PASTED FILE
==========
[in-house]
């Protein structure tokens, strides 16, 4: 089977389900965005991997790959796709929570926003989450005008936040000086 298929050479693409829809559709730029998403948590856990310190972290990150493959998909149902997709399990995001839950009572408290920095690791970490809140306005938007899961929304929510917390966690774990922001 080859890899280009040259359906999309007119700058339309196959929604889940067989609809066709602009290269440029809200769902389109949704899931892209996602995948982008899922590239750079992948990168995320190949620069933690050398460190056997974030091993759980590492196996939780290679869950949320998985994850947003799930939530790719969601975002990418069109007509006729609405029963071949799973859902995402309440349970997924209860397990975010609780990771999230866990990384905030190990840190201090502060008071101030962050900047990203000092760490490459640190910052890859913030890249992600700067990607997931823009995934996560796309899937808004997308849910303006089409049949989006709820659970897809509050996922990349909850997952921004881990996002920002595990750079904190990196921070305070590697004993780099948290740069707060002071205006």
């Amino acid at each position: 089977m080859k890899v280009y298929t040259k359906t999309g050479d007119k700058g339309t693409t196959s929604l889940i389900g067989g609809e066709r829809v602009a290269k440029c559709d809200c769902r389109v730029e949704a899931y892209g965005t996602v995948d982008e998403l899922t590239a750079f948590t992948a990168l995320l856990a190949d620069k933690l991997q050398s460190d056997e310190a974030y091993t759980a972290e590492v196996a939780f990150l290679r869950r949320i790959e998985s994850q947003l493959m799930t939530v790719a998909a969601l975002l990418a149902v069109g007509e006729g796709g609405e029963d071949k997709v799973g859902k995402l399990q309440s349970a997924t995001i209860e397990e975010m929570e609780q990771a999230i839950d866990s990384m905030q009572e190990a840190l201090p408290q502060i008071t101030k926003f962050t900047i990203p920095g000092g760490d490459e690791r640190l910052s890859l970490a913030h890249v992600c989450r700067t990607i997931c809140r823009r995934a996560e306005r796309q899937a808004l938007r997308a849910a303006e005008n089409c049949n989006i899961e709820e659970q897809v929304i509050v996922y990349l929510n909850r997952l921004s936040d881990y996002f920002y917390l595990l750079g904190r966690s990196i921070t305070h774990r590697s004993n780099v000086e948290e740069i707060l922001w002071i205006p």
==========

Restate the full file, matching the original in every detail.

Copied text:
[in-house]
């Protein structure tokens, strides 16, 4: 089977389900965005991997790959796709929570926003989450005008936040000086 298929050479693409829809559709730029998403948590856990310190972290990150493959998909149902997709399990995001839950009572408290920095690791970490809140306005938007899961929304929510917390966690774990922001 080859890899280009040259359906999309007119700058339309196959929604889940067989609809066709602009290269440029809200769902389109949704899931892209996602995948982008899922590239750079992948990168995320190949620069933690050398460190056997974030091993759980590492196996939780290679869950949320998985994850947003799930939530790719969601975002990418069109007509006729609405029963071949799973859902995402309440349970997924209860397990975010609780990771999230866990990384905030190990840190201090502060008071101030962050900047990203000092760490490459640190910052890859913030890249992600700067990607997931823009995934996560796309899937808004997308849910303006089409049949989006709820659970897809509050996922990349909850997952921004881990996002920002595990750079904190990196921070305070590697004993780099948290740069707060002071205006």
């Amino acid at each position: 089977m080859k890899v280009y298929t040259k359906t999309g050479d007119k700058g339309t693409t196959s929604l889940i389900g067989g609809e066709r829809v602009a290269k440029c559709d809200c769902r389109v730029e949704a899931y892209g965005t996602v995948d982008e998403l899922t590239a750079f948590t992948a990168l995320l856990a190949d620069k933690l991997q050398s460190d056997e310190a974030y091993t759980a972290e590492v196996a939780f990150l290679r869950r949320i790959e998985s994850q947003l493959m799930t939530v790719a998909a969601l975002l990418a149902v069109g007509e006729g796709g609405e029963d071949k997709v799973g859902k995402l399990q309440s349970a997924t995001i209860e397990e975010m929570e609780q990771a999230i839950d866990s990384m905030q009572e190990a840190l201090p408290q502060i008071t101030k926003f962050t900047i990203p920095g000092g760490d490459e690791r640190l910052s890859l970490a913030h890249v992600c989450r700067t990607i997931c809140r823009r995934a996560e306005r796309q899937a808004l938007r997308a849910a303006e005008n089409c049949n989006i899961e709820e659970q897809v929304i509050v996922y990349l929510n909850r997952l921004s936040d881990y996002f920002y917390l595990l750079g904190r966690s990196i921070t305070h774990r590697s004993n780099v000086e948290e740069i707060l922001w002071i205006p």